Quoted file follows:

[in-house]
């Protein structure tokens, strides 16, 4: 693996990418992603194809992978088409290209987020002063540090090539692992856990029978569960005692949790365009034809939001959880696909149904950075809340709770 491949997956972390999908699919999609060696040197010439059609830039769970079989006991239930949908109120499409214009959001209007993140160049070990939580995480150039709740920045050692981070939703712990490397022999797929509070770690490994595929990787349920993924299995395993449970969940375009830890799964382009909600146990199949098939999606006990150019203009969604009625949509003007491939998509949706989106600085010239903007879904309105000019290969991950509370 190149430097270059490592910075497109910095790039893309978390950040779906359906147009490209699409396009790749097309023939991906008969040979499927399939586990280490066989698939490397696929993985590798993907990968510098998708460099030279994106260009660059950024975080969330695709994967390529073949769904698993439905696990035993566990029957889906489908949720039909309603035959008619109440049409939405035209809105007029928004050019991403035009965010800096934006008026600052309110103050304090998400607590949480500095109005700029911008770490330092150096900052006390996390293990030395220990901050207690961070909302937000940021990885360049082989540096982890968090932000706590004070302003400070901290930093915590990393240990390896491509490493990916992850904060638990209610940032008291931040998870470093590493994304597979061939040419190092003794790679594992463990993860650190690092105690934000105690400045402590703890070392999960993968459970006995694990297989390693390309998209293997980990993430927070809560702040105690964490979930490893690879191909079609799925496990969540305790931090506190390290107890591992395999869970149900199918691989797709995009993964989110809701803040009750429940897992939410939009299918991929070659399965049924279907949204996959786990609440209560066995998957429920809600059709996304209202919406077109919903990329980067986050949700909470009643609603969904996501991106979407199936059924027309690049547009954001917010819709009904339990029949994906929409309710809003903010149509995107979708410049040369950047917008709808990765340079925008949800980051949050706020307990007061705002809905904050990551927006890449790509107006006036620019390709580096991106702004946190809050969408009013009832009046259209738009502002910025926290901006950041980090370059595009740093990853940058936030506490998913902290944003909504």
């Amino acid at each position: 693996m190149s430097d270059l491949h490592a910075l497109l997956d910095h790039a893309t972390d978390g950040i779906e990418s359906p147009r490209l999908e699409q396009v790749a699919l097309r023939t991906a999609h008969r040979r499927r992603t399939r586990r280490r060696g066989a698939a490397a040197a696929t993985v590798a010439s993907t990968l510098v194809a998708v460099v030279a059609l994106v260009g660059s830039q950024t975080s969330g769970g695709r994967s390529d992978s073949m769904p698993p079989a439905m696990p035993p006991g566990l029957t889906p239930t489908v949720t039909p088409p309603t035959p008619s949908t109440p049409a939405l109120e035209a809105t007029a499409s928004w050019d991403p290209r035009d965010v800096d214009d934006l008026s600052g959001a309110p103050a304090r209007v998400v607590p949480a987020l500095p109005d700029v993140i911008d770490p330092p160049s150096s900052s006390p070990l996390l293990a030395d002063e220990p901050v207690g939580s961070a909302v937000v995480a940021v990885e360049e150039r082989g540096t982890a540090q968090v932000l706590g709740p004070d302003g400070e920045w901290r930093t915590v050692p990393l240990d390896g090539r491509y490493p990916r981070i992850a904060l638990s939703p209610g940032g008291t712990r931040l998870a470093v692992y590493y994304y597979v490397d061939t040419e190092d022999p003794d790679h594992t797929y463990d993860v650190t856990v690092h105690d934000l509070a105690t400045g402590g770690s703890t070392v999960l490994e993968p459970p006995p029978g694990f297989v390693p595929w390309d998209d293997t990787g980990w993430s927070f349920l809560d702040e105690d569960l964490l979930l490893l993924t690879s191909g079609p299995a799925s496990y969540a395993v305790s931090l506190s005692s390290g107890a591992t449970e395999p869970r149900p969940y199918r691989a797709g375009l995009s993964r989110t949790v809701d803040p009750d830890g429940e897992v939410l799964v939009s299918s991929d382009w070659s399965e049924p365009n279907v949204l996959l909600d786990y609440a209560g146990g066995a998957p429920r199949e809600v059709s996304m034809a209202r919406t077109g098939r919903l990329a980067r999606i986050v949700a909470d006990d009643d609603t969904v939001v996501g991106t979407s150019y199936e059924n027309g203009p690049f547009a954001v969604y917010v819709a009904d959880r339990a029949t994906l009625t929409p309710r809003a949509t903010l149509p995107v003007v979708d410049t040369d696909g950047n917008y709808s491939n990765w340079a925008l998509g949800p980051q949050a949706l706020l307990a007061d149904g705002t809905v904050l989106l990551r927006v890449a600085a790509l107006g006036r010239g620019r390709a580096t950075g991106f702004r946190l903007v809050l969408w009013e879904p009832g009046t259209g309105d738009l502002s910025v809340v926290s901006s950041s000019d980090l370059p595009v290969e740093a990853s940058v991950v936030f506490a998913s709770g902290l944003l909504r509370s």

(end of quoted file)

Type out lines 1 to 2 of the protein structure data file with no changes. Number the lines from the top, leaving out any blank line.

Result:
[in-house]
């Protein structure tokens, strides 16, 4: 693996990418992603194809992978088409290209987020002063540090090539692992856990029978569960005692949790365009034809939001959880696909149904950075809340709770 491949997956972390999908699919999609060696040197010439059609830039769970079989006991239930949908109120499409214009959001209007993140160049070990939580995480150039709740920045050692981070939703712990490397022999797929509070770690490994595929990787349920993924299995395993449970969940375009830890799964382009909600146990199949098939999606006990150019203009969604009625949509003007491939998509949706989106600085010239903007879904309105000019290969991950509370 190149430097270059490592910075497109910095790039893309978390950040779906359906147009490209699409396009790749097309023939991906008969040979499927399939586990280490066989698939490397696929993985590798993907990968510098998708460099030279994106260009660059950024975080969330695709994967390529073949769904698993439905696990035993566990029957889906489908949720039909309603035959008619109440049409939405035209809105007029928004050019991403035009965010800096934006008026600052309110103050304090998400607590949480500095109005700029911008770490330092150096900052006390996390293990030395220990901050207690961070909302937000940021990885360049082989540096982890968090932000706590004070302003400070901290930093915590990393240990390896491509490493990916992850904060638990209610940032008291931040998870470093590493994304597979061939040419190092003794790679594992463990993860650190690092105690934000105690400045402590703890070392999960993968459970006995694990297989390693390309998209293997980990993430927070809560702040105690964490979930490893690879191909079609799925496990969540305790931090506190390290107890591992395999869970149900199918691989797709995009993964989110809701803040009750429940897992939410939009299918991929070659399965049924279907949204996959786990609440209560066995998957429920809600059709996304209202919406077109919903990329980067986050949700909470009643609603969904996501991106979407199936059924027309690049547009954001917010819709009904339990029949994906929409309710809003903010149509995107979708410049040369950047917008709808990765340079925008949800980051949050706020307990007061705002809905904050990551927006890449790509107006006036620019390709580096991106702004946190809050969408009013009832009046259209738009502002910025926290901006950041980090370059595009740093990853940058936030506490998913902290944003909504």